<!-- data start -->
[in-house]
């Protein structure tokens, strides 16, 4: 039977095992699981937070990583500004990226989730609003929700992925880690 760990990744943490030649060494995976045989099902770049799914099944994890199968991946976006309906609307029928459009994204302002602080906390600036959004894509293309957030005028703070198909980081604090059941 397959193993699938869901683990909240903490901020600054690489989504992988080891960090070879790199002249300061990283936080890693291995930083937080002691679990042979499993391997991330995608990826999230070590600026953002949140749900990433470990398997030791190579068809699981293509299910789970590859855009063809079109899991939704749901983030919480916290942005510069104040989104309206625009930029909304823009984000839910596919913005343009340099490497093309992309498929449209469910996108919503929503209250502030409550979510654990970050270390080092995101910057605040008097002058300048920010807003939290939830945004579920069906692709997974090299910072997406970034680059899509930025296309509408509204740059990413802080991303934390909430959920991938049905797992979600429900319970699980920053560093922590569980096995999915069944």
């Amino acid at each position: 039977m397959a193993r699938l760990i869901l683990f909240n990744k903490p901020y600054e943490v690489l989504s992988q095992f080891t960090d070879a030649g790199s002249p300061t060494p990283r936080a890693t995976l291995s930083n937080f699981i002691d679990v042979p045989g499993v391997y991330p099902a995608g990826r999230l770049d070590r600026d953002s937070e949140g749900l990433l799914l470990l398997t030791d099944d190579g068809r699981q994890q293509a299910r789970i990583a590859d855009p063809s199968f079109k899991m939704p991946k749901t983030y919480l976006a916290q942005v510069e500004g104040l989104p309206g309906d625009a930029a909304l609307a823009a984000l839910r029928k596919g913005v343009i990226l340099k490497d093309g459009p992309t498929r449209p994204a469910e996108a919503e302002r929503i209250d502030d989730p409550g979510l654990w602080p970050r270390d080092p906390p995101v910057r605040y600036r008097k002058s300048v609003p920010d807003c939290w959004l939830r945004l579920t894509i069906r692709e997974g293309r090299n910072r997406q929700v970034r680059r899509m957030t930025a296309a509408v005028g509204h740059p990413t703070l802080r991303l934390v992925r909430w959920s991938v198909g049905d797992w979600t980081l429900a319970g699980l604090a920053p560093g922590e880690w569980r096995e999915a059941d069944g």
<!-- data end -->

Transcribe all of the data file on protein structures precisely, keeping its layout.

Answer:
[in-house]
């Protein structure tokens, strides 16, 4: 039977095992699981937070990583500004990226989730609003929700992925880690 760990990744943490030649060494995976045989099902770049799914099944994890199968991946976006309906609307029928459009994204302002602080906390600036959004894509293309957030005028703070198909980081604090059941 397959193993699938869901683990909240903490901020600054690489989504992988080891960090070879790199002249300061990283936080890693291995930083937080002691679990042979499993391997991330995608990826999230070590600026953002949140749900990433470990398997030791190579068809699981293509299910789970590859855009063809079109899991939704749901983030919480916290942005510069104040989104309206625009930029909304823009984000839910596919913005343009340099490497093309992309498929449209469910996108919503929503209250502030409550979510654990970050270390080092995101910057605040008097002058300048920010807003939290939830945004579920069906692709997974090299910072997406970034680059899509930025296309509408509204740059990413802080991303934390909430959920991938049905797992979600429900319970699980920053560093922590569980096995999915069944």
């Amino acid at each position: 039977m397959a193993r699938l760990i869901l683990f909240n990744k903490p901020y600054e943490v690489l989504s992988q095992f080891t960090d070879a030649g790199s002249p300061t060494p990283r936080a890693t995976l291995s930083n937080f699981i002691d679990v042979p045989g499993v391997y991330p099902a995608g990826r999230l770049d070590r600026d953002s937070e949140g749900l990433l799914l470990l398997t030791d099944d190579g068809r699981q994890q293509a299910r789970i990583a590859d855009p063809s199968f079109k899991m939704p991946k749901t983030y919480l976006a916290q942005v510069e500004g104040l989104p309206g309906d625009a930029a909304l609307a823009a984000l839910r029928k596919g913005v343009i990226l340099k490497d093309g459009p992309t498929r449209p994204a469910e996108a919503e302002r929503i209250d502030d989730p409550g979510l654990w602080p970050r270390d080092p906390p995101v910057r605040y600036r008097k002058s300048v609003p920010d807003c939290w959004l939830r945004l579920t894509i069906r692709e997974g293309r090299n910072r997406q929700v970034r680059r899509m957030t930025a296309a509408v005028g509204h740059p990413t703070l802080r991303l934390v992925r909430w959920s991938v198909g049905d797992w979600t980081l429900a319970g699980l604090a920053p560093g922590e880690w569980r096995e999915a059941d069944g």